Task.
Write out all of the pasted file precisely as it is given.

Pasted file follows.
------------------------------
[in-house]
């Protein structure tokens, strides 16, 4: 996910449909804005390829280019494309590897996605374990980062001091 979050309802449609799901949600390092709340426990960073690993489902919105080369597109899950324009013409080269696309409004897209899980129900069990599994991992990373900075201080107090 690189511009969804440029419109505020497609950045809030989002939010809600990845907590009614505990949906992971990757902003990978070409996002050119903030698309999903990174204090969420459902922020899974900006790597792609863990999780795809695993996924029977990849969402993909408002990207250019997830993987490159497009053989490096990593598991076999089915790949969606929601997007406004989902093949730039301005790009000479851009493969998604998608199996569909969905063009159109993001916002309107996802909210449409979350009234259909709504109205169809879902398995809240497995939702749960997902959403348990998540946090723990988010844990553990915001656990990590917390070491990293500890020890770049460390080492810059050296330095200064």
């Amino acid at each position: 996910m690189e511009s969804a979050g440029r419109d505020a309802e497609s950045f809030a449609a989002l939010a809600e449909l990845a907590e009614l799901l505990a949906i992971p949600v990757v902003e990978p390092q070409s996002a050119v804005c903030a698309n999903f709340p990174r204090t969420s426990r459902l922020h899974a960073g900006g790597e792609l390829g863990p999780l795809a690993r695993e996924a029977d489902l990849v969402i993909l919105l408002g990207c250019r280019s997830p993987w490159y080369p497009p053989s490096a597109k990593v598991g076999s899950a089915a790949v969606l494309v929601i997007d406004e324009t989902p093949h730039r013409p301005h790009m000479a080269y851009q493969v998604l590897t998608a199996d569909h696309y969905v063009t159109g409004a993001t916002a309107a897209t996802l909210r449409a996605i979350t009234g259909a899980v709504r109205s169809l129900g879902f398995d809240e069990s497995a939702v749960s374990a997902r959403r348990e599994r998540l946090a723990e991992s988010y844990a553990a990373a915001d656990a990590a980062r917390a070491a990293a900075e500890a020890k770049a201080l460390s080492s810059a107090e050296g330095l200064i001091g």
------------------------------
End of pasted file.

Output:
[in-house]
């Protein structure tokens, strides 16, 4: 996910449909804005390829280019494309590897996605374990980062001091 979050309802449609799901949600390092709340426990960073690993489902919105080369597109899950324009013409080269696309409004897209899980129900069990599994991992990373900075201080107090 690189511009969804440029419109505020497609950045809030989002939010809600990845907590009614505990949906992971990757902003990978070409996002050119903030698309999903990174204090969420459902922020899974900006790597792609863990999780795809695993996924029977990849969402993909408002990207250019997830993987490159497009053989490096990593598991076999089915790949969606929601997007406004989902093949730039301005790009000479851009493969998604998608199996569909969905063009159109993001916002309107996802909210449409979350009234259909709504109205169809879902398995809240497995939702749960997902959403348990998540946090723990988010844990553990915001656990990590917390070491990293500890020890770049460390080492810059050296330095200064």
């Amino acid at each position: 996910m690189e511009s969804a979050g440029r419109d505020a309802e497609s950045f809030a449609a989002l939010a809600e449909l990845a907590e009614l799901l505990a949906i992971p949600v990757v902003e990978p390092q070409s996002a050119v804005c903030a698309n999903f709340p990174r204090t969420s426990r459902l922020h899974a960073g900006g790597e792609l390829g863990p999780l795809a690993r695993e996924a029977d489902l990849v969402i993909l919105l408002g990207c250019r280019s997830p993987w490159y080369p497009p053989s490096a597109k990593v598991g076999s899950a089915a790949v969606l494309v929601i997007d406004e324009t989902p093949h730039r013409p301005h790009m000479a080269y851009q493969v998604l590897t998608a199996d569909h696309y969905v063009t159109g409004a993001t916002a309107a897209t996802l909210r449409a996605i979350t009234g259909a899980v709504r109205s169809l129900g879902f398995d809240e069990s497995a939702v749960s374990a997902r959403r348990e599994r998540l946090a723990e991992s988010y844990a553990a990373a915001d656990a990590a980062r917390a070491a990293a900075e500890a020890k770049a201080l460390s080492s810059a107090e050296g330095l200064i001091g």